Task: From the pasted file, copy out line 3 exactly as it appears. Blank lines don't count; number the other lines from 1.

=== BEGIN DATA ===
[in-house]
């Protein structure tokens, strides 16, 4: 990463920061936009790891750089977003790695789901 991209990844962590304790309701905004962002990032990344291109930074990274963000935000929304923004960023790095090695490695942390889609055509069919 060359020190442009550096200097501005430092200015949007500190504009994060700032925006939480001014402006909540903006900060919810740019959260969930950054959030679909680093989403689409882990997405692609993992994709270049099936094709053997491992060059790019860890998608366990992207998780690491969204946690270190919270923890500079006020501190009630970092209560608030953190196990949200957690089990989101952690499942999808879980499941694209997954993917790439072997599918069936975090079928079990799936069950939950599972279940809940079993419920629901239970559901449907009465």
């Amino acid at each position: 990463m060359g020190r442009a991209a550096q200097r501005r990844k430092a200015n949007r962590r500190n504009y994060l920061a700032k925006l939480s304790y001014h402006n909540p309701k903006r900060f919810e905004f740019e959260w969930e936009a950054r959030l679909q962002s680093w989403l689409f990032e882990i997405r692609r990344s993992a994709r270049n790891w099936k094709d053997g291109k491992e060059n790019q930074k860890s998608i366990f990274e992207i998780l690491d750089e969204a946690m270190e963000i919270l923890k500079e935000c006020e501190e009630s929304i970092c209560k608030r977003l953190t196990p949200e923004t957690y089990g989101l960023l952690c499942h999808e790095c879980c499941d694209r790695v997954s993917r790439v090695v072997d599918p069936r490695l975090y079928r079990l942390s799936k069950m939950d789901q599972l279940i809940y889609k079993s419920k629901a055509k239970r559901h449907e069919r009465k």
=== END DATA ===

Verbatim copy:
């Amino acid at each position: 990463m060359g020190r442009a991209a550096q200097r501005r990844k430092a200015n949007r962590r500190n504009y994060l920061a700032k925006l939480s304790y001014h402006n909540p309701k903006r900060f919810e905004f740019e959260w969930e936009a950054r959030l679909q962002s680093w989403l689409f990032e882990i997405r692609r990344s993992a994709r270049n790891w099936k094709d053997g291109k491992e060059n790019q930074k860890s998608i366990f990274e992207i998780l690491d750089e969204a946690m270190e963000i919270l923890k500079e935000c006020e501190e009630s929304i970092c209560k608030r977003l953190t196990p949200e923004t957690y089990g989101l960023l952690c499942h999808e790095c879980c499941d694209r790695v997954s993917r790439v090695v072997d599918p069936r490695l975090y079928r079990l942390s799936k069950m939950d789901q599972l279940i809940y889609k079993s419920k629901a055509k239970r559901h449907e069919r009465k």